BEIJING (Reuters) – Huawei Technologies Co Ltd [HWT.UL] said Thursday it will open a new research institute in Brussels as it expands its footprint in Europe, an increasingly important market for the world’s largest telecommunications equipment maker.
The new European Research Institute will serve as a hub overseeing the company’s 18 European research and development sites as well as carry out research in 5G telecom technology with European partners, it said.
In recent years Huawei executives, including founder Ren Zhengfei, have detailed a strategy shift away from the United States – where political sensitivities over cybersecurity have hampered the Chinese firm – and towards Europe, a growth market where customers such as Deutsche Telekom, Orange and Vodafone are expected to spend heavily.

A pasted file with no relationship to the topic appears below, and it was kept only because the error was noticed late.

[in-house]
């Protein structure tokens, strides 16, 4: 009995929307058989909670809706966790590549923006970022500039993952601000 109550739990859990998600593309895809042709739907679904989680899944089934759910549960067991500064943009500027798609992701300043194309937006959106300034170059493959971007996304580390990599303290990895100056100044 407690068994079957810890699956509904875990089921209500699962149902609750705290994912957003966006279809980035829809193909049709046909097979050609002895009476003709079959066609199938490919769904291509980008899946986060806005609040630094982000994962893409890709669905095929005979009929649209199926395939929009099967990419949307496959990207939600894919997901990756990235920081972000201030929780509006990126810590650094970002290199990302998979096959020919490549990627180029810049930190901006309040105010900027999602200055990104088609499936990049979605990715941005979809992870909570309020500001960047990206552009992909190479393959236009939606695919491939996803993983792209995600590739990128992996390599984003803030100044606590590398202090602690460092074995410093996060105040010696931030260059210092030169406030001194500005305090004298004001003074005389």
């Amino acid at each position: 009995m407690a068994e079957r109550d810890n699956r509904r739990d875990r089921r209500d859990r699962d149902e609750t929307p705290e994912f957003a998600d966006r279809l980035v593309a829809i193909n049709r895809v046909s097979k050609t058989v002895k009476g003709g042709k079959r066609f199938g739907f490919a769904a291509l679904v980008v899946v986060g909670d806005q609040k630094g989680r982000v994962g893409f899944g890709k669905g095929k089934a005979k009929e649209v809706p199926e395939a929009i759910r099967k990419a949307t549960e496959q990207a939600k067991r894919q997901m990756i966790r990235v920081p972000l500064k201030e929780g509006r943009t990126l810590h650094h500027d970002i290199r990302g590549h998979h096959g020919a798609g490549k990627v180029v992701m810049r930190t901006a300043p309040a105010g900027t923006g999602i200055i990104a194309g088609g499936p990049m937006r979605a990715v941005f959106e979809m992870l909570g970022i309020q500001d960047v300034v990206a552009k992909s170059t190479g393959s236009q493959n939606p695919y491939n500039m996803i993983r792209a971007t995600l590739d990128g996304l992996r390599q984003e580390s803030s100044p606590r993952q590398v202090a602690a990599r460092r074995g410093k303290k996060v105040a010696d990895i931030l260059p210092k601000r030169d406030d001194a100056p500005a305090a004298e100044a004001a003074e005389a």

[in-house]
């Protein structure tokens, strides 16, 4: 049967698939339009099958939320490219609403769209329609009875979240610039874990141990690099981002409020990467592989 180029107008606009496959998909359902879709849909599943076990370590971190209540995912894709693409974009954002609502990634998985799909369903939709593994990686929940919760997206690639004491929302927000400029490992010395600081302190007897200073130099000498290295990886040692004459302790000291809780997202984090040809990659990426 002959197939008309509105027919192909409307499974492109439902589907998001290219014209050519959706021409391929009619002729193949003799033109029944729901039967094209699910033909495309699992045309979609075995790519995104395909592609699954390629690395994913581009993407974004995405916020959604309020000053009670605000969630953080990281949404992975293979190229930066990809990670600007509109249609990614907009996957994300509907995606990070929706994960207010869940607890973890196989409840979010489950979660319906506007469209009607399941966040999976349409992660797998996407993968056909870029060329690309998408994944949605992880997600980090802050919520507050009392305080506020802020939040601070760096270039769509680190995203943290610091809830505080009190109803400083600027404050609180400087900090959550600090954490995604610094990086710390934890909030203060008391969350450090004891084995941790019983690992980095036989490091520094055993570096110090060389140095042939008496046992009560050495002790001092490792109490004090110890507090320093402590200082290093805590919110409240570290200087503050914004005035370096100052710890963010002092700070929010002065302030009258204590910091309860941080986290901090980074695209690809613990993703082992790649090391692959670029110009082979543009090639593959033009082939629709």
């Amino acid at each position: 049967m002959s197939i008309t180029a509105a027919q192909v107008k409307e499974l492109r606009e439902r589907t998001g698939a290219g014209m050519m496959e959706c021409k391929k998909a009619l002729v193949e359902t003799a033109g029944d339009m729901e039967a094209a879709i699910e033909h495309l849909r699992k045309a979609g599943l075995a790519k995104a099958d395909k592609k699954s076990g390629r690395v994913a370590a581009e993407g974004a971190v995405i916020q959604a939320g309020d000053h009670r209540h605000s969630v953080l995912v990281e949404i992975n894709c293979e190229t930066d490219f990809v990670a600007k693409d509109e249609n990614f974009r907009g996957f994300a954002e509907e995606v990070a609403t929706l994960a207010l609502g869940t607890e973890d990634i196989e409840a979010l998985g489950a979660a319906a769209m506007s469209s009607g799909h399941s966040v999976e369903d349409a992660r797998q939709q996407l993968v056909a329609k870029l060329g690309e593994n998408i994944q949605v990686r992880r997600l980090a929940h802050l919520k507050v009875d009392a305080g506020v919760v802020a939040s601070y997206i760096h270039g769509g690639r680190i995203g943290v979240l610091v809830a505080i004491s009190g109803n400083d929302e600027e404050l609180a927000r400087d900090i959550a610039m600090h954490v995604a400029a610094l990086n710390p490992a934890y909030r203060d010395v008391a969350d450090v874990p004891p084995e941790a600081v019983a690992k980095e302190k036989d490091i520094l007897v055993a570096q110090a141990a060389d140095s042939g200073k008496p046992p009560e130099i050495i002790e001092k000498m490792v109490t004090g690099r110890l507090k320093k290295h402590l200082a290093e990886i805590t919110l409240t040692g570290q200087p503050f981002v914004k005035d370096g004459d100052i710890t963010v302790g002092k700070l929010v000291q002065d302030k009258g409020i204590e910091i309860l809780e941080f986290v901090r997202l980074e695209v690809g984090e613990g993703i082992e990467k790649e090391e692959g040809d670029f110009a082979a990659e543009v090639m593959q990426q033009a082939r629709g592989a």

Sales in Europe, the Middle East and Africa grew 20 percent in 2014 to 101 billion yuan (£10.7 billion), far higher than any region except China, where sales grew 31 percent, according to the privately-held company’s published results.
European governments have proved more friendly to Shenzhen-based Huawei, which pledged last year to double its number of research and development employees in the continent to 1,700. The company currently runs 5G research divisions in Surrey, England and Munich, Germany, among other locations.
Huawei declined to disclose the amount invested in the new institute, but rotating chief executive Guo Ping said in a statement the company viewed Europe as a "favourable industrial environment" and would strengthen its cooperation with European industry and academia.